Courtesy of Lionsgate Films

“Saw” stands out above all other horror films for one simple reason alone: Jigsaw. Unlike most horror movie villains, he has no elements of science fiction or fantasy. He cannot die again and again at the end of every sequel and magically make himself reappear. Just like his unassuming victims, he is bound by the laws of nature. He cannot snap his fingers, deus ex machina, to summon unestablished superpowers. He is bound by the laws of natural science and his actions and his murderous exploits have to make logistical sense as his abilities are bound by the plain of a mortal existence. 


This fact, that our character is based in some assemblance of reality, is important for one reason. Stories are about characters. Most stories, wrapped up in action and adventure and keeping everything moving at 99 miles an hour, leave no room for the most important element in any story worth telling — characters. Unlike most horror or slasher films, Jigsaw is a compelling character. Just like Thanos, Jigsaw has a well structured philosophy which, to him, justifies a series of malevolent actions for the purpose of serving the greater good. Jigsaw wants to clean up the world from crime and sin, like Light Yagami in “Death Note.” But unlike Thanos or Yagami, Jigsaw takes it one step further. Targeting, not only criminals but also those who lack an appreciation for life, like the average joes who do not appreciate their wives and stock brokers who have not found happiness in an endless pool of Benjamin Franklins. By bringing man to the verge of death, Jigsaw believes that he gives people what they lack most, an appreciation for life.    


In 2004’s “Saw,” which first premiered at the Sundance Film Festival and the first of a franchise that would spawn seven sequels, two men wake up only to find themselves chained up in a bathroom with a dead body. With only a limited amount of time, they must play a twisted serial killer’s torture game if they want to make it out alive. As a series of police investigations find themselves underway, Jigsaw must avoid the authorities while putting into motion a series of torture traps that will test people’s will to live or die.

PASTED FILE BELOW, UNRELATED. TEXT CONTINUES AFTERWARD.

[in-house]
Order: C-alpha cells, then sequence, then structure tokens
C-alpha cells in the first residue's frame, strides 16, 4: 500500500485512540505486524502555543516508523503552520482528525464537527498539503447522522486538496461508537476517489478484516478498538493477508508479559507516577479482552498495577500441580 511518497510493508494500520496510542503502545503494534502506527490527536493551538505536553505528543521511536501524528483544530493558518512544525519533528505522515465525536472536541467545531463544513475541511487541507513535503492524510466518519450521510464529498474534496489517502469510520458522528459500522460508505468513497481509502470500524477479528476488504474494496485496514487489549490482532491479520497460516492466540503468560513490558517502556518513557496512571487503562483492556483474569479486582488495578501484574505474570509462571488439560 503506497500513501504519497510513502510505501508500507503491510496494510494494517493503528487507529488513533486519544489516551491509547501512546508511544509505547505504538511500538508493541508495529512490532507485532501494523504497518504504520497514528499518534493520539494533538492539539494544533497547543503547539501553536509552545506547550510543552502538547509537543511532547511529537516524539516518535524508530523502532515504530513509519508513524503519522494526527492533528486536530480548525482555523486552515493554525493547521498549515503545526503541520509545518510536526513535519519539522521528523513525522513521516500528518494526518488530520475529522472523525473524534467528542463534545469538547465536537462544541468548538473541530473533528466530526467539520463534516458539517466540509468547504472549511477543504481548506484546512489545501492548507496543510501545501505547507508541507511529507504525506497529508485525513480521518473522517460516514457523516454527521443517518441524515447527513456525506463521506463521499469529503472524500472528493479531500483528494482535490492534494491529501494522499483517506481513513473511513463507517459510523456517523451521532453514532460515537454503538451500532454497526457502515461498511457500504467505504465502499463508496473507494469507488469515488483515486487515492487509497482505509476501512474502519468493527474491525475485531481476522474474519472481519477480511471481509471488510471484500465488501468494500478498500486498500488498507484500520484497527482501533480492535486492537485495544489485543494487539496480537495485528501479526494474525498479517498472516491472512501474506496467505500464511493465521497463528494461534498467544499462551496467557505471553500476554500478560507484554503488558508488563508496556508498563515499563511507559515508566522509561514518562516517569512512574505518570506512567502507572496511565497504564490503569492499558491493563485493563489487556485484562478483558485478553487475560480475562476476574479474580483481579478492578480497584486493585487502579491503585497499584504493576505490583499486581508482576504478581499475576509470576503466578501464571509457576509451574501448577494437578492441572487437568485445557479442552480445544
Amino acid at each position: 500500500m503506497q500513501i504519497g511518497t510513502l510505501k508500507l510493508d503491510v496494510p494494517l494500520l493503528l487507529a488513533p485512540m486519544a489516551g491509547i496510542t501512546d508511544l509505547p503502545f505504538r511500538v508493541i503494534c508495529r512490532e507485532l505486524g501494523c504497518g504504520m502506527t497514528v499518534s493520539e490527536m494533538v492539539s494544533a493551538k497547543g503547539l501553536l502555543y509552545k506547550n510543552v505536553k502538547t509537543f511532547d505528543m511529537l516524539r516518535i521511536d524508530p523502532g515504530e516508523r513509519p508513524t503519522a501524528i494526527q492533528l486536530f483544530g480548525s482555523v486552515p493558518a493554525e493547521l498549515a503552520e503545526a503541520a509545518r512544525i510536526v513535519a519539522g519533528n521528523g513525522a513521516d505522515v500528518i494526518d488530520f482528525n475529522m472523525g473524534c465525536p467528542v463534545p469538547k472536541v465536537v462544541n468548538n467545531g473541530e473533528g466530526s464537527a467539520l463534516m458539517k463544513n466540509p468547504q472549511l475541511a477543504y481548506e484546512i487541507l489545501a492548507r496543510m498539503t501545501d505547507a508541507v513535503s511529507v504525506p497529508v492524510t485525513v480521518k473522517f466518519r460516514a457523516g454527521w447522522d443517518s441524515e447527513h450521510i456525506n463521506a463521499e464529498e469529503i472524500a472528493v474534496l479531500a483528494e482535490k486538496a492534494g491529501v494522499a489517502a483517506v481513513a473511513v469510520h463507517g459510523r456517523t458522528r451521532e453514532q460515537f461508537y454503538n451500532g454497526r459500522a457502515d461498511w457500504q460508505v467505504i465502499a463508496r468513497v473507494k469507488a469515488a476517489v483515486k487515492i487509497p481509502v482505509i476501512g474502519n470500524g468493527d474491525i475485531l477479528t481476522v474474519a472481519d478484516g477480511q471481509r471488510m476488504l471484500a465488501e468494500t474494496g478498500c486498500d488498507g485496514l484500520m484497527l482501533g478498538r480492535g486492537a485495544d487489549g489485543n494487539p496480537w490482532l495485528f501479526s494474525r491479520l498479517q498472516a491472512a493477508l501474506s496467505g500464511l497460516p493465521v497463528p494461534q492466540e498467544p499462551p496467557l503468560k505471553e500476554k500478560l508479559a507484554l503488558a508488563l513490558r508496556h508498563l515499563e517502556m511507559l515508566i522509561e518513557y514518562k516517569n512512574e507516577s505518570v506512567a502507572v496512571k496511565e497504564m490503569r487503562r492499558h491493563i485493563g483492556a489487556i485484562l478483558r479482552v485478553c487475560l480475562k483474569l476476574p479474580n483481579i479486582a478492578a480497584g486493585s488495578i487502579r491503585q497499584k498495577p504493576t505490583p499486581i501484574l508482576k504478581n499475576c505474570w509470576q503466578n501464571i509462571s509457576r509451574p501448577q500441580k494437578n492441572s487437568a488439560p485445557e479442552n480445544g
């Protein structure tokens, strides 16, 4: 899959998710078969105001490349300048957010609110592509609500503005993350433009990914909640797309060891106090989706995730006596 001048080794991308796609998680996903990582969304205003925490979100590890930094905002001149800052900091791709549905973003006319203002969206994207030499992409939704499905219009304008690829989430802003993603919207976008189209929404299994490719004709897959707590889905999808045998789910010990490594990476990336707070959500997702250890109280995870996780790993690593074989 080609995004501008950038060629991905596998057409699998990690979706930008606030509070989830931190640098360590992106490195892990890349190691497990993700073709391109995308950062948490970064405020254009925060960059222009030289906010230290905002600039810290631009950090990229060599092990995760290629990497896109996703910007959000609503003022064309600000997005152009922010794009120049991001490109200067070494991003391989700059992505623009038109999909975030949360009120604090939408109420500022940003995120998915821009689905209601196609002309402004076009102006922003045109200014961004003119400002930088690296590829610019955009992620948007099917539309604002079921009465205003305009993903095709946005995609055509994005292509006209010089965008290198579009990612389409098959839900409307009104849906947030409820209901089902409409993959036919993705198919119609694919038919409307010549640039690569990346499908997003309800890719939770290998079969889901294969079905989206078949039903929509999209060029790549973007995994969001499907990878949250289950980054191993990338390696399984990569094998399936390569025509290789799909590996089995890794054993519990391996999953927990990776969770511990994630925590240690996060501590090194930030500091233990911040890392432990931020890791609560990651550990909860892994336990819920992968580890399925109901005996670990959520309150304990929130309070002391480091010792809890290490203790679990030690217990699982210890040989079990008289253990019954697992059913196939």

This simple premise, two men chained up in a bathroom for 103 minutes, spawned a franchise of seven sequels and a ninth installment starring Chris Rock and Samuel L. Jackson scheduled for later this year. On a shooting budget of $700,000, “Saw” went on to gross a $103.9 million box office return. The film franchise spawned two video games, a television series, a roller coaster in the U.K. and box office grossings of $976 million. 


The film delves into the mythology of the Jigsaw Killer explaining his complex justifications and motivations thus turning Jigsaw into more than your run-of-the-mill black and white villain. He doesn’t simply embody a standard definition of evil. A compelling villain on the other hand, seeks to question your moral framework and make one reconsider concepts like good and evil in order to see the gray. Jigsaw does not show any pleasure from killing. He does not laugh hysterically or even smile. Jigsaw is a hyperbolized version of Tyler Durden from “Fight Club.” He inspires someone to live their best life through idle murder threats, the only difference is Jigsaw keeps his promises.   


Jigsaw believes he can cure and redeem through his trials of survival. Whether or not he is right or wrong is irrelevant, the truth is that everyone is the hero of their own story. The more society antagonizes your efforts, the more you begin to see yourself as a revolutionary and a reformer.  Nobody sees themselves as the bad guy. Even the bad apples think it is the tree that has a problem. Jigsaw, a cancer victim, just wants people to be grateful for the lives they have been blessed with. He does not want to see people squander their lives the way he feels he has. In a way, he feels that it has become his responsibility to teach people to cherish and value their existence.   


As said earlier, at the heart of every good story are compelling characters. These characters do not necessarily need to be likable, just interesting. In nowhere else but the horror subgenre of slasher is this more well proven. The slasher genre is full of iconic characters: Freddy Frueger, Chucky, Michael Myers, Leatherface, Jason Voorhees, Leprechaun, the list goes on. The Jigsaw Killer stands among this immortalized cast of characters.    


Unlike some of the villains on this list, Jigsaw refuses to be a one-dimensional villain. He won’t fit a cliche villain paradigm. He doesn’t want to destroy the world. He does not want to take it over or rule it either. He is a crossbreed between The Punisher and Batman. He absorbs all the philosophies of vigilantism, dipped in a Hannibal Lecter-esque persona. Some villains see themselves as a necessary evil to do what must be done and they see themselves as the only ones who are willing to get their hands dirty. But Jigsaw does not even see himself as a villain, and those are often the best villains of all.